Permanent Injury from a Motor Vehicle Accident and Attorney Malpractice
Submitted by New Jersey Personal Injury Lawyer, Jeffrey Hark.
In this case the plaintiff was injured in a motor vehicle crash. She went to a physiatrist who prescribe MRIs. She treated with the physiatrist for approximately two years. The MRIs and EMG revealed a bulging disc in the cervical and lumbar spine as well as bilateral lumbar ridiculopathy in the neck and low back, however, the doctor when he wrote his report did not provide an opinion that the diagnosis were “permanent” and the injuries were causally related to the motor vehicle crash. Permanency is required under the verbal threshold statute and the causal relationship is a basic tenants of tort law which requires plaintiffs to relate their injuries to the motor vehicle crash for which she is bringing a claim by way of credible medical evidence. Failure to address both of these issues would make the claim fatal and subject to dismissal at summary judgment.
This is exactly what happened in this UIM claim which the plaintiff filed in conjunction with her law suit against the tortfeasor and her own insurance company for an excess possible verdict once the discovery window closed in April 2014. Several procedural missteps took place in this case which were fatal to the claim. They are; a) after the discovery end date the plaintiffs’ attorney served a new report alleging permanent disability and relating it to the October 2011 motor vehicle crash, b) the plaintiff’s attorney never filed a “verbal threshold certification”, c) the plaintiff’s attorney did not certify, pursuant to the rules of court, that the expert report could not have been provided 20 days prior to the close discovery window. As a result the trial judge exercised his discretion and granted defendant Allstate’s motion for summary judgment dismissing the case against it. The court found the procedural missteps of the plaintiff’s attorney were the reason the case was to be dismissed against Allstate.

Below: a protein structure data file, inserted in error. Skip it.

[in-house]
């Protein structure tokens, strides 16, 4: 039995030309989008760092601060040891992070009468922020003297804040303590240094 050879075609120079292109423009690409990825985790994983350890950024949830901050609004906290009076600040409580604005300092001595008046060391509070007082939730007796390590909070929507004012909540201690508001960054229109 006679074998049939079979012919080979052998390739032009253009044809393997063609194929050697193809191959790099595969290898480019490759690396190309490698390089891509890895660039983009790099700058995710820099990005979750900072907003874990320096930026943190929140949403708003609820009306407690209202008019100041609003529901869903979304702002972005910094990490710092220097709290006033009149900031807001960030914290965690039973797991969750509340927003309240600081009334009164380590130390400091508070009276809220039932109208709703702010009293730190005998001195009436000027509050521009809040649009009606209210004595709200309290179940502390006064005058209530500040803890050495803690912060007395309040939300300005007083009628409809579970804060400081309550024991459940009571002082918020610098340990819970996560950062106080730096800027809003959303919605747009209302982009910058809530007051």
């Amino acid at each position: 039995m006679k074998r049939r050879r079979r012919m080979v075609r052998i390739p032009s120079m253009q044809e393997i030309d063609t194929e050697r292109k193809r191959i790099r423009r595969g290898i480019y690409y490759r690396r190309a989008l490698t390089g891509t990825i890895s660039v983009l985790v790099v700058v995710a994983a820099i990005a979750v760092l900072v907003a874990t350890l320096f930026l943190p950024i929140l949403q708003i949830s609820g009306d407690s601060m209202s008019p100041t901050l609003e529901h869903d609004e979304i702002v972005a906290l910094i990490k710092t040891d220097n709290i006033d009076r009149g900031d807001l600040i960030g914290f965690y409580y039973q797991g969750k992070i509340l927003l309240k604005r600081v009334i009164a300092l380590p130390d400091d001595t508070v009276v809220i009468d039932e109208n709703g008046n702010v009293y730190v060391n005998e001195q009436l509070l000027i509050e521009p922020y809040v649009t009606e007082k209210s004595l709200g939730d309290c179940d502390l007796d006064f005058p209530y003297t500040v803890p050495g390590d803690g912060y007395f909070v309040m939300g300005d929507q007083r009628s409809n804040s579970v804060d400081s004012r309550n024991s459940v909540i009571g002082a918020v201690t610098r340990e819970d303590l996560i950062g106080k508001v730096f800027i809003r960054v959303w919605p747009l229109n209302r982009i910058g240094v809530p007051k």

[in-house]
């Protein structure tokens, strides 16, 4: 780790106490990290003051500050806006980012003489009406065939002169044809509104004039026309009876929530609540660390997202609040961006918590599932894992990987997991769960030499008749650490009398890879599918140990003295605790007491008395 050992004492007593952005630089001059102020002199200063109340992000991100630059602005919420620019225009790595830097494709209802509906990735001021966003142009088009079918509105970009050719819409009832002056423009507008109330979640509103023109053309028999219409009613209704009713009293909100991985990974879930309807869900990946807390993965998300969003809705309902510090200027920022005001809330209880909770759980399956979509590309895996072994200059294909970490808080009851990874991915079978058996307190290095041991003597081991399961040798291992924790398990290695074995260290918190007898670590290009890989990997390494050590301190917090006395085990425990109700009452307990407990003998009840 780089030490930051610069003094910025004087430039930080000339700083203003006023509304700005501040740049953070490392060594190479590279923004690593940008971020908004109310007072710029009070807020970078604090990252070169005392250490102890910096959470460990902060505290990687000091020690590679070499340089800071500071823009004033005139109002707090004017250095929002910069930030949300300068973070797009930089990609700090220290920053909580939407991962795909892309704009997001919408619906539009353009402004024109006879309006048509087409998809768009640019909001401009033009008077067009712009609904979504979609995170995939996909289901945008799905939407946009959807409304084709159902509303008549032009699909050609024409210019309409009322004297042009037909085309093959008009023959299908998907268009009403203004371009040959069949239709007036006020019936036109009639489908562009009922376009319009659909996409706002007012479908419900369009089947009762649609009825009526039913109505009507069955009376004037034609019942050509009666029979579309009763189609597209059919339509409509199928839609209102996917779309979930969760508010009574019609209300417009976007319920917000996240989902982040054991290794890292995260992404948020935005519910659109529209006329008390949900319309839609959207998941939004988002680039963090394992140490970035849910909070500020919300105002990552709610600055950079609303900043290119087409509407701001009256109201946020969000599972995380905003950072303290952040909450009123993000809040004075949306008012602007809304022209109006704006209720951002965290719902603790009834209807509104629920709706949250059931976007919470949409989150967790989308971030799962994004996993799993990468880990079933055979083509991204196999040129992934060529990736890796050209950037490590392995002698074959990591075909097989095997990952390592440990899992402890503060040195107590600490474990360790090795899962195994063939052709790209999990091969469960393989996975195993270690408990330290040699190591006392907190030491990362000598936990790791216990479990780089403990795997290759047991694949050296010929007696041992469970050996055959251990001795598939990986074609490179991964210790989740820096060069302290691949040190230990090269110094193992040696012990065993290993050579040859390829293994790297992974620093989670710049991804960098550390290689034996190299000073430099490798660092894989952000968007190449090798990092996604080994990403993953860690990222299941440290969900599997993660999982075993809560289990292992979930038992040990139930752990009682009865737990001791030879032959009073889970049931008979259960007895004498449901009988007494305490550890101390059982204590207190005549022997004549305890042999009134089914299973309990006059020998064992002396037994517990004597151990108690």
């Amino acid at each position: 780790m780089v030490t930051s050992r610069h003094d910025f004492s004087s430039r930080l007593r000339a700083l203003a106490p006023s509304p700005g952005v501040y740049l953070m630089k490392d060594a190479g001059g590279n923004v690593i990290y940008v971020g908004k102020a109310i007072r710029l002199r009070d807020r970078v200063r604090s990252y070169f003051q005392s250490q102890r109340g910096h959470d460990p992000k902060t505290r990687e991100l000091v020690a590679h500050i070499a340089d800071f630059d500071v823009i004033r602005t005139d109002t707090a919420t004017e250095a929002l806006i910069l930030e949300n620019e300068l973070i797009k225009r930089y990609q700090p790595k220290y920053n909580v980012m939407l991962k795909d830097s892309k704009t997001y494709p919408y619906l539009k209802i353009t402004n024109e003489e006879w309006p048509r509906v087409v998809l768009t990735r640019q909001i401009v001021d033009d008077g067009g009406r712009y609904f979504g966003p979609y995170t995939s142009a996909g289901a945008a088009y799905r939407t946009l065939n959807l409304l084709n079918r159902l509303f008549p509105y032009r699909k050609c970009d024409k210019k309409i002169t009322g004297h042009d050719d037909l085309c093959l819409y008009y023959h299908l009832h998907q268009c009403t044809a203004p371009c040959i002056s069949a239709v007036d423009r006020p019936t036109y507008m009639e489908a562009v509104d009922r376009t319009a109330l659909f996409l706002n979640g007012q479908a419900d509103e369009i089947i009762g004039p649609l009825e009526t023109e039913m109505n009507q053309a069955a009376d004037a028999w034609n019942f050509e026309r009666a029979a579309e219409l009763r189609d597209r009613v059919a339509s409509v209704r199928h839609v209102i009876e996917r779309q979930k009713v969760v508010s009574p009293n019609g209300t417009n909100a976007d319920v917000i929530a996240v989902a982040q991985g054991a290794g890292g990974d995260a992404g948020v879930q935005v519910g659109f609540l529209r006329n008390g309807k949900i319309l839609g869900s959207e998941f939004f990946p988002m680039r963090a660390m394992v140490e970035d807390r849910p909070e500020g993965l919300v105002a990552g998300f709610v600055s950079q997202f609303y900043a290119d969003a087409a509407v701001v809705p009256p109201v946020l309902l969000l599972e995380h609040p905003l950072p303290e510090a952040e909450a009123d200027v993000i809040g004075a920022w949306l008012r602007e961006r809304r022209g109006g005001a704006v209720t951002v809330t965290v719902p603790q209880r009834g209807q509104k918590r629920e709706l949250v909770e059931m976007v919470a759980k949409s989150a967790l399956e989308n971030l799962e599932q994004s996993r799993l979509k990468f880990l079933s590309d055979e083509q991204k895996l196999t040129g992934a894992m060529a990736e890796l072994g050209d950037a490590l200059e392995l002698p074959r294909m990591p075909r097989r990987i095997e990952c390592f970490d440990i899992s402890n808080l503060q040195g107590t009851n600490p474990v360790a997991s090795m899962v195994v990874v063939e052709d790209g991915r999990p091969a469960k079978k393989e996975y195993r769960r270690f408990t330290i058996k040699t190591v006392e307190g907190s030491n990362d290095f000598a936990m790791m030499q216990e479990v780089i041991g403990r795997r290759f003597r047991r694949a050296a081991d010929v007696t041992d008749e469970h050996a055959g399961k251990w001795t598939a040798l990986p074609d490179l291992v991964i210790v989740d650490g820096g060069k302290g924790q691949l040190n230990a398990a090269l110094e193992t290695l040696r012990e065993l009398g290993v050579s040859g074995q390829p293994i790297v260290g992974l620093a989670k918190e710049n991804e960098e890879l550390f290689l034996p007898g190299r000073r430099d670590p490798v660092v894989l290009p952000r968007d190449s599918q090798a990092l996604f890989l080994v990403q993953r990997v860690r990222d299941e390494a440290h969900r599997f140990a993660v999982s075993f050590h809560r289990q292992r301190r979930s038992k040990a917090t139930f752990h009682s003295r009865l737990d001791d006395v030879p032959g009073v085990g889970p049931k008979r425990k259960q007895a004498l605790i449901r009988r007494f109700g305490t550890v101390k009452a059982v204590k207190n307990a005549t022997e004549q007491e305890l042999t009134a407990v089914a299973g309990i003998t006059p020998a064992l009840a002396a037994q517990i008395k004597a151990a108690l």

It is unfortunate that the case progressed this way against the UIM first party insurance coverage company. Plaintiff was not served well by her attorney’s of lack of hands-on effort on the case. Had the attorney reviewed the file prior to filing suit and prior to the discovery end date s/he would and should have reached out to the treating doctors, obtained the proper certification, requested an extension if necessary, and obtained a adequate and extensive report. If the doctor was unable to provide that information of causal relationship then no suit should have been filed. This appellate panel merely affirmed the trial judges well reasoned foundation to preclude the late submissions as part of the trial judges power and proper exercise of his discretion. In fact, the appellate panel found the plaintiffs attorney did not provide any basis to excuse or demonstrate the lack of due diligence in obtaining the proper report and the ability to supplement the record within the proper time.
The full case can be read here: Llanes v Allstate
Jeffrey S. Hark, Esq.